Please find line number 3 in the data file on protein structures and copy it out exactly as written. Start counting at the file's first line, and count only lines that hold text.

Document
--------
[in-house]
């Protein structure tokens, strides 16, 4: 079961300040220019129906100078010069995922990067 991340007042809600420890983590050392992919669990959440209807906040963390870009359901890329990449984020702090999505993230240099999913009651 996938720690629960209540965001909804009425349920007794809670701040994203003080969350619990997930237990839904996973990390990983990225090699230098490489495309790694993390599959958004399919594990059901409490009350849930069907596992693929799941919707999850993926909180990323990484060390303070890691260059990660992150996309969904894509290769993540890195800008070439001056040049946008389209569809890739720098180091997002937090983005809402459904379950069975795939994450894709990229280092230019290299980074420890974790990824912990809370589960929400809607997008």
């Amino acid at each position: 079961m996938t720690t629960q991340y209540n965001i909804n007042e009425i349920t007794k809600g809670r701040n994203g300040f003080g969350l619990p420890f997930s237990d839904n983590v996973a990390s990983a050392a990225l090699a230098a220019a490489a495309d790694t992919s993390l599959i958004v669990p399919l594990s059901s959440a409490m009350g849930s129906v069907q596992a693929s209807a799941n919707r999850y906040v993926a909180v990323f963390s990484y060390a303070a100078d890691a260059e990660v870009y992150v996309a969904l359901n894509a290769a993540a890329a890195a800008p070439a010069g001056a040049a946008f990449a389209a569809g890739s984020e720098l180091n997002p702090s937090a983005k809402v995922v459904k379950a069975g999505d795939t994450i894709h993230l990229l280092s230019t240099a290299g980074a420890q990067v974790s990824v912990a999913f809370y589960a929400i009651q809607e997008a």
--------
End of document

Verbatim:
């Amino acid at each position: 079961m996938t720690t629960q991340y209540n965001i909804n007042e009425i349920t007794k809600g809670r701040n994203g300040f003080g969350l619990p420890f997930s237990d839904n983590v996973a990390s990983a050392a990225l090699a230098a220019a490489a495309d790694t992919s993390l599959i958004v669990p399919l594990s059901s959440a409490m009350g849930s129906v069907q596992a693929s209807a799941n919707r999850y906040v993926a909180v990323f963390s990484y060390a303070a100078d890691a260059e990660v870009y992150v996309a969904l359901n894509a290769a993540a890329a890195a800008p070439a010069g001056a040049a946008f990449a389209a569809g890739s984020e720098l180091n997002p702090s937090a983005k809402v995922v459904k379950a069975g999505d795939t994450i894709h993230l990229l280092s230019t240099a290299g980074a420890q990067v974790s990824v912990a999913f809370y589960a929400i009651q809607e997008a």